The quick trick involves the placement of a secret variable into the session after the user has been validated. The sample code to make it work is provided and and example Ajax call illustrates how it's used. Then all the API has to do is check for that value in the data passed along.

0 comments voice your opinion now!
prevent unwanted access web service api session prevent unwanted access web service api session


PHPBuilder.com:
Pro PHP Security / Preventing SQL Injection, Part 3
November 15, 2006 @ 15:01:08

PHPBuilder.com continues their look at preventing SQL injections in your PHP scripts with this new tutorial, the third part of the excerpts from the APress book Pro PHP Security.

They pick up where they left off last time with the creation of an abstraction layer for your application to act as a go-between and filter out possible bad data. They give examples of how to use it to secure a new application, use abstraction libraries like the PearDB functionality, and how to test your application's protection.

0 comments voice your opinion now!
prevent sql injection part3 security abstraction protection prevent sql injection part3 security abstraction protection


Jamroll.co.uk:
Using Lighttpd to Dodge the Digg Effect
June 14, 2006 @ 20:25:34

Everyone that knows of the social news site Digg.com knows the problems that being linked on it can cause. Smaller servers get overloaded and pages can either be very slow loading or completely offline within minutes of being "digged". There's a few out there that have come up with different solutions, but several of them involve mirroring the content somewhere else. In this proposal, however, they combine the power of Lightttpd and PHP to handle the loads.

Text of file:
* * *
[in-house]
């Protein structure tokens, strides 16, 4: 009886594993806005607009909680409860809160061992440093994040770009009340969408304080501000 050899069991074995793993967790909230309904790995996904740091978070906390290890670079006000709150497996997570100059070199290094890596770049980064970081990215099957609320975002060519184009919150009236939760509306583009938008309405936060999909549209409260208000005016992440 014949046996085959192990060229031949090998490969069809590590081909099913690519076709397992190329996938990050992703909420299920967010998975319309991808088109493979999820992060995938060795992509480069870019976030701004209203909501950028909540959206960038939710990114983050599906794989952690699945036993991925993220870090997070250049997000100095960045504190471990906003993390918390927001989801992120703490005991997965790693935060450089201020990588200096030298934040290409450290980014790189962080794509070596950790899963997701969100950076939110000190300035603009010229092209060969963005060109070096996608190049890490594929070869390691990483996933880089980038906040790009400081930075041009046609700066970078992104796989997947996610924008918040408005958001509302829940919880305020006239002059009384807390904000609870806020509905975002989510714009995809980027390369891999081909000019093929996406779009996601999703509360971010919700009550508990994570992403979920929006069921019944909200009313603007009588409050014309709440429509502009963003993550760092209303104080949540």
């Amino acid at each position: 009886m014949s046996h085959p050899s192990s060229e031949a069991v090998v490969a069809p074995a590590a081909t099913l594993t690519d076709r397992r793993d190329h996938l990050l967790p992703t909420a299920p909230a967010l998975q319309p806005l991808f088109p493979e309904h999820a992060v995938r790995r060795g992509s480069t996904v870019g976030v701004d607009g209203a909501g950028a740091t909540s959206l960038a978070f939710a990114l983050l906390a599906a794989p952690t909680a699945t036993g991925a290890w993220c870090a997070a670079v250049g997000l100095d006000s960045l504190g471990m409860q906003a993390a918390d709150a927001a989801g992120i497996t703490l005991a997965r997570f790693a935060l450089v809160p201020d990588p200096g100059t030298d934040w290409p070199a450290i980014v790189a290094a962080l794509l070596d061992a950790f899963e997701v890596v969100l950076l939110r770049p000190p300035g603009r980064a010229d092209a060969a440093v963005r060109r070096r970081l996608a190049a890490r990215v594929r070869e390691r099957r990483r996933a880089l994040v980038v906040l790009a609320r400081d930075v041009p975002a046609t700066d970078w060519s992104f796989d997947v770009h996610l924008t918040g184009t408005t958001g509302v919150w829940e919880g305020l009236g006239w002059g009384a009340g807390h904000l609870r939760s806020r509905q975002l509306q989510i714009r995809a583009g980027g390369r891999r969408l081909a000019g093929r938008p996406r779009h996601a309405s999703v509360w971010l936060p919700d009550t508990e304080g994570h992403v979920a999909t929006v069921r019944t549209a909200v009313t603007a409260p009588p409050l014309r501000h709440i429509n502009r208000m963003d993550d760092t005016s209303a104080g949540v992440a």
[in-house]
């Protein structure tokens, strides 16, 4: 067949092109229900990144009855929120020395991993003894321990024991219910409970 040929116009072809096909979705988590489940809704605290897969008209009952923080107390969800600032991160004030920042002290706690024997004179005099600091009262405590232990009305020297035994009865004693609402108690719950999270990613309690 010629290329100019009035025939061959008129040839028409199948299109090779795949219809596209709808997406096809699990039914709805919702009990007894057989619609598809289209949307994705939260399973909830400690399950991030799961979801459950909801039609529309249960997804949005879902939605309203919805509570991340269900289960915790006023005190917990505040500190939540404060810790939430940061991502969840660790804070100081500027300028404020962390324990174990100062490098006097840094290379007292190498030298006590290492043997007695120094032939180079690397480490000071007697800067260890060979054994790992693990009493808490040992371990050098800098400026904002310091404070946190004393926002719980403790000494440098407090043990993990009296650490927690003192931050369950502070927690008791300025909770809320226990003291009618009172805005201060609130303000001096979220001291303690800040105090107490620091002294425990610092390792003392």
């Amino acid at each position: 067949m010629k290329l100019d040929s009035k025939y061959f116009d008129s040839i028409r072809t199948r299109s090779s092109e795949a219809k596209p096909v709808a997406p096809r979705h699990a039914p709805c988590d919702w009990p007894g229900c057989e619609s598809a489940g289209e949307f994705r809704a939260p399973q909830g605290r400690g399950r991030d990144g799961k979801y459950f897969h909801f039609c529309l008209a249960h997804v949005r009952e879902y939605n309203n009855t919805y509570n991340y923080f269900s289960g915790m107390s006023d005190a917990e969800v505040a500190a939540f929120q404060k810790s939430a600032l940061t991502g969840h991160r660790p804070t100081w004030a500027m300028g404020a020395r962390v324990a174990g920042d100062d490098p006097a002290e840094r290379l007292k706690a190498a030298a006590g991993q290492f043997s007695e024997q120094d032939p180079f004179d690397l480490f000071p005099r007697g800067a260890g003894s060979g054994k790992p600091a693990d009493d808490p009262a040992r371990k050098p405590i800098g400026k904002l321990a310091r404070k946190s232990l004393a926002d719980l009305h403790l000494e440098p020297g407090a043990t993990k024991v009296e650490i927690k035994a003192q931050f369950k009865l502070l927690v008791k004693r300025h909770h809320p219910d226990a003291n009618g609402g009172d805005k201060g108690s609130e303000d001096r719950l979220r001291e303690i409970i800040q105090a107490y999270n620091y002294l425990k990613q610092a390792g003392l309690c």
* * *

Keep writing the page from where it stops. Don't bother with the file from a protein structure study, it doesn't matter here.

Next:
We host a wide variety of sites, covering everything from converting your garage into a living space to video game addictions. Because we are such a small operation, being hit by a link from a big site such as Digg would be both a blessing and a curse.

In order to place our ads on each page, we use PHP's auto_append_file feature to run our advertisement code. By using PHP's other neato function, auto_prepend_file, I can create a small piece of PHP code to detect when the site is being hit by Digg. In this situation, I have chosen to use Lighttpd to handle the increased loads, because of its proven high performance with large numbers of concurrent connections.

In his example code, he shows how you can detect when a user is coming from a digg.com page and take them to a cached version of the page they've requested (with the .cache extension).

0 comments voice your opinion now!
lighttpd digg effect prevent downtime slow cache lighttpd digg effect prevent downtime slow cache



Community Events





Don't see your event here?
Let us know!


code install list configure series threedevsandamaybe laravel interview community bugfix introduction library api application unittest release podcast developer language wordpress

All content copyright, 2014 PHPDeveloper.org :: info@phpdeveloper.org - Powered by the Solar PHP Framework